MARCH5 requires MTCH2 to coordinate proteasomal turnover of the MCL1:NOXA complex
Journal Title
Cell Death and Differentiation
Publication Type
Journal epub ahead of print
MCL1, a BCL2 relative, is critical for the survival of many cells. Its turnover is often tightly controlled through both ubiquitin-dependent and -independent mechanisms of proteasomal degradation. Several cell stress signals, including DNA damage and cell cycle arrest, are known to elicit distinct E3 ligases to ubiquitinate and degrade MCL1. Another trigger that drives MCL1 degradation is engagement by NOXA, one of its BH3-only protein ligands, but the mechanism responsible has remained unclear. From an unbiased genome-wide CRISPR-Cas9 screen, we discovered that the ubiquitin E3 ligase MARCH5, the ubiquitin E2 conjugating enzyme UBE2K, and the mitochondrial outer membrane protein MTCH2 co-operate to mark MCL1 for degradation by the proteasome-specifically when MCL1 is engaged by NOXA. This mechanism of degradation also required the MCL1 transmembrane domain and distinct MCL1 lysine residues to proceed, suggesting that the components likely act on the MCL1:NOXA complex by associating with it in a specific orientation within the mitochondrial outer membrane. MTCH2 has not previously been reported to regulate protein stability, but is known to influence the mitochondrial localization of certain key apoptosis regulators and to impact metabolism. We have now pinpointed an essential but previously unappreciated role for MTCH2 in turnover of the MCL1:NOXA complex by MARCH5, further strengthening its links to BCL2-regulated apoptosis.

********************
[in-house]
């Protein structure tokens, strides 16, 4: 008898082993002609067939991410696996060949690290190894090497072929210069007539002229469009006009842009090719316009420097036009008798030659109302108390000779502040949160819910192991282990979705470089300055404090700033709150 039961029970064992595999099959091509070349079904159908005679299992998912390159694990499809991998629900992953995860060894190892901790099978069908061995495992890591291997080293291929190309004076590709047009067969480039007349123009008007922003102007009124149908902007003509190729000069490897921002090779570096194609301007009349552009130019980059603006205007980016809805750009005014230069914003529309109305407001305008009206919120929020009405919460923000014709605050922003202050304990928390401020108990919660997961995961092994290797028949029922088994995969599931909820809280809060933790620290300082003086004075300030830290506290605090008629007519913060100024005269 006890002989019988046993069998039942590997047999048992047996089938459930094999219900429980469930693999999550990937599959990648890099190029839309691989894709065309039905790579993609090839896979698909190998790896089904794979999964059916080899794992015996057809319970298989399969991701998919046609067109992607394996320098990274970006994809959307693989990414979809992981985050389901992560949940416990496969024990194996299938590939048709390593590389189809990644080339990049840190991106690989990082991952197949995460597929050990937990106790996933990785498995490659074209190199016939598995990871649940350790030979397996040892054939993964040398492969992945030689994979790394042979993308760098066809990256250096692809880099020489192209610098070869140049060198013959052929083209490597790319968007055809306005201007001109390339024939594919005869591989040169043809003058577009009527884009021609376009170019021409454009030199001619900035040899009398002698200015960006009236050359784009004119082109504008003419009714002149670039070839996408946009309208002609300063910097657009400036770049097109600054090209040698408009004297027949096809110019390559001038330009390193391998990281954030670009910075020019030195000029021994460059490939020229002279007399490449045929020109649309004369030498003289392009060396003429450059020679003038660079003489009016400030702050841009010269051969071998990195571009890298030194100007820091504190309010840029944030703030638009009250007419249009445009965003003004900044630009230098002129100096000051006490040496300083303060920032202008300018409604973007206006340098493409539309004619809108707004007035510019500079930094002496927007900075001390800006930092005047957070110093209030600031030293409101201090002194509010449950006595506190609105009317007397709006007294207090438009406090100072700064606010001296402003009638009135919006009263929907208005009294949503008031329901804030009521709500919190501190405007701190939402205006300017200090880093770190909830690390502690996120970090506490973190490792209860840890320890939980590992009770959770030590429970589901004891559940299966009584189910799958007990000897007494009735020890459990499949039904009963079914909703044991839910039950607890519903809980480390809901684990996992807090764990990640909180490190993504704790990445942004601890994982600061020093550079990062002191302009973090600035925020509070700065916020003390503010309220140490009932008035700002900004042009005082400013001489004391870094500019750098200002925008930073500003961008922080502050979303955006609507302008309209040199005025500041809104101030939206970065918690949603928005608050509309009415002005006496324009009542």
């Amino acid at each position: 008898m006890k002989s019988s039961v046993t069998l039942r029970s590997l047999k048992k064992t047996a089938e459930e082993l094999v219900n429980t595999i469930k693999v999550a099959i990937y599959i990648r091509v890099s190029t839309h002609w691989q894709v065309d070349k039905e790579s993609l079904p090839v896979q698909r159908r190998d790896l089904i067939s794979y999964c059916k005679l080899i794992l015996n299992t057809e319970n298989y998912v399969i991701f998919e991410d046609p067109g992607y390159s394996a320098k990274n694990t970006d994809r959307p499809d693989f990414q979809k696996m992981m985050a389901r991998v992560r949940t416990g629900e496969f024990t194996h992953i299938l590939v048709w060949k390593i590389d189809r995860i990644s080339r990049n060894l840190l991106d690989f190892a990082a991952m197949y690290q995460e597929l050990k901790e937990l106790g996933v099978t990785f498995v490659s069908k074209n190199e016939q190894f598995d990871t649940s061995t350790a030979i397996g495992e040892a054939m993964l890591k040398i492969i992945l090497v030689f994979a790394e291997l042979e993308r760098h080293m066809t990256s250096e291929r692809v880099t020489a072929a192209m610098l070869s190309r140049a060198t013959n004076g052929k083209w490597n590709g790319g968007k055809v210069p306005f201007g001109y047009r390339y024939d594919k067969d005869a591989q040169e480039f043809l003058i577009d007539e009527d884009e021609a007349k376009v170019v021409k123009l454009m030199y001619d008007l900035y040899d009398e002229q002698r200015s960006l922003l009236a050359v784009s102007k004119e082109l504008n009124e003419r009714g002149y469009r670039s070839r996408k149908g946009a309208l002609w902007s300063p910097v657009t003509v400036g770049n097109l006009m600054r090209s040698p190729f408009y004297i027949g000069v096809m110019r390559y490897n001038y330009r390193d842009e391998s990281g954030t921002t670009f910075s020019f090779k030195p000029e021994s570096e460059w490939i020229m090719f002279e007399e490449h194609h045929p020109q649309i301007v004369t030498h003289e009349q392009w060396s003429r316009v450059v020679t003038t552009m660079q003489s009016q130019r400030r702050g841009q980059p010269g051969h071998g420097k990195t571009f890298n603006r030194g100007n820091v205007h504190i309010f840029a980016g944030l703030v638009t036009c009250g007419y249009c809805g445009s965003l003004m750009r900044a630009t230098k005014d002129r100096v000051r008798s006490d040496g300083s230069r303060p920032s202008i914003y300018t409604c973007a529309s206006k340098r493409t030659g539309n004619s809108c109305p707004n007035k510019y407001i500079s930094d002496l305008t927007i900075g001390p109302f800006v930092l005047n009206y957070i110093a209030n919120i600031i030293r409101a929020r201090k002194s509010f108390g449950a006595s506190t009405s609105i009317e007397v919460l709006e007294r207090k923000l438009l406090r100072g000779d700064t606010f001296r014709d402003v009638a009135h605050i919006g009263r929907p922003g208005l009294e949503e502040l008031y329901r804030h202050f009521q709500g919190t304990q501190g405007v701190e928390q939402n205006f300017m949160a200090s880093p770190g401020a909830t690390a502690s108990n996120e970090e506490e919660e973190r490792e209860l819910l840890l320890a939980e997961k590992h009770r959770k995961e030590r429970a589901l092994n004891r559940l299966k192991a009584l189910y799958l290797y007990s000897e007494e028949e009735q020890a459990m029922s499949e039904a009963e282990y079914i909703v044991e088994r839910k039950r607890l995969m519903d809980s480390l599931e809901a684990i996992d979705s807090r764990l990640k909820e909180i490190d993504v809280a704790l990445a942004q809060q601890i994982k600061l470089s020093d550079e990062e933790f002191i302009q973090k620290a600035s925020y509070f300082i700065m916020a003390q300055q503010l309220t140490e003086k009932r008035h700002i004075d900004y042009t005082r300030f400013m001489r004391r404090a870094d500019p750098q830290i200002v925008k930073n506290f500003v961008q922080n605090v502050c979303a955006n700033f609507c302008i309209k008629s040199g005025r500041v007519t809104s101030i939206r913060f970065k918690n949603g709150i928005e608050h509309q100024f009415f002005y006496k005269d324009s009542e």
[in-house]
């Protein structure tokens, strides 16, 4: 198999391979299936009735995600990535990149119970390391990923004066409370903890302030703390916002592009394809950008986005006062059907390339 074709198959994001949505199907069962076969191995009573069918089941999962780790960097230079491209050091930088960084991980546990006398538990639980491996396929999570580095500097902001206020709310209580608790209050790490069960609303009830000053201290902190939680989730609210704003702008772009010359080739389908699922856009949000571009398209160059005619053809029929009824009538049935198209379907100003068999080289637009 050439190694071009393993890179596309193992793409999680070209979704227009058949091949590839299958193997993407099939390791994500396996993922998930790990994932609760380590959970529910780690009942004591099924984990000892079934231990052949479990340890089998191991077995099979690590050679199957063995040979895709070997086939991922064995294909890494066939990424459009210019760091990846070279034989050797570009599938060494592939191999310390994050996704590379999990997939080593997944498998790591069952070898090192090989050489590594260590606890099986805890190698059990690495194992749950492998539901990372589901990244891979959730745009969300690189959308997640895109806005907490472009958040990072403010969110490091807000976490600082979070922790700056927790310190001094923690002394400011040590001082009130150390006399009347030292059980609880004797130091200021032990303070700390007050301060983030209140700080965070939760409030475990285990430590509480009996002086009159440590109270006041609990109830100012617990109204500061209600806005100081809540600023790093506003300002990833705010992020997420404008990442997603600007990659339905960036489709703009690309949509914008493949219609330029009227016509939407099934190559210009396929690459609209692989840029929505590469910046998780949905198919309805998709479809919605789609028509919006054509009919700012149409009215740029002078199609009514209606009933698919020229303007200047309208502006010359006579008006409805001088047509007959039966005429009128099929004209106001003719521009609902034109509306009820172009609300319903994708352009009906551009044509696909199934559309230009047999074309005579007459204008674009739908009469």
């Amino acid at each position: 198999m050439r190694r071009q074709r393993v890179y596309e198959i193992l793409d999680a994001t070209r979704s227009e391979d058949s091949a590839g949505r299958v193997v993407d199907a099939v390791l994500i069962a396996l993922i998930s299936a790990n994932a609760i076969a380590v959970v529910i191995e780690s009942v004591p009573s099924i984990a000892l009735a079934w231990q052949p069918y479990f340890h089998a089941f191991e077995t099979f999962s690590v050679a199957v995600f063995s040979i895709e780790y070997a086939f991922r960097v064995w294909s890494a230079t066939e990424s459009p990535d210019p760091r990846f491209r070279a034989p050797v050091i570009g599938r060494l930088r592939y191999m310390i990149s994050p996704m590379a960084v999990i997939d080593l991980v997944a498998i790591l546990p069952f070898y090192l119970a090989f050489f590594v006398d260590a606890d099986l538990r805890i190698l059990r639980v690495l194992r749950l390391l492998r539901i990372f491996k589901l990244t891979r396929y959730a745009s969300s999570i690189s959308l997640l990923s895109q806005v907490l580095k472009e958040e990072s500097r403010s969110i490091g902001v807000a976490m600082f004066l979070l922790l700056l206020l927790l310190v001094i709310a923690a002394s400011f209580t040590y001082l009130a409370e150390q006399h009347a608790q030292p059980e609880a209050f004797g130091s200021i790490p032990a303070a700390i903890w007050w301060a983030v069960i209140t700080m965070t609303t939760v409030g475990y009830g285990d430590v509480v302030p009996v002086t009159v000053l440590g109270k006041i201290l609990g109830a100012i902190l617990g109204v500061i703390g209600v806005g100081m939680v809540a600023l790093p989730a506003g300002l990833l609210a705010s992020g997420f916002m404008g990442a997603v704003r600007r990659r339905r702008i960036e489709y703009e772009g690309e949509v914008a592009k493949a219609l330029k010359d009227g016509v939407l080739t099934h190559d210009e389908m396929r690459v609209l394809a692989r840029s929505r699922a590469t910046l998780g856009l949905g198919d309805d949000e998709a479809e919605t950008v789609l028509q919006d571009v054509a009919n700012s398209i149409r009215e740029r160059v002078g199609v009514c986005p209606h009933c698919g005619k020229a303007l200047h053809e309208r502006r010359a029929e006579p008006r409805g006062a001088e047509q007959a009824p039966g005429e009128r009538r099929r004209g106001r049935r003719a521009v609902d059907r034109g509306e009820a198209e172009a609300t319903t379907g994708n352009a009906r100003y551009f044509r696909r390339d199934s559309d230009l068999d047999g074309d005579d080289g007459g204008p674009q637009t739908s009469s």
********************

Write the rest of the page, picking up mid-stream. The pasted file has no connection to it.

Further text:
WEHI Research Division(s)
Blood Cells And Blood Cancer; Structural Biology
PubMed ID
Open Access at Publisher's Site
NHMRC Grants
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Creation Date: 2020-03-24 01:39:39
Last Modified: 2020-05-04 11:53:13
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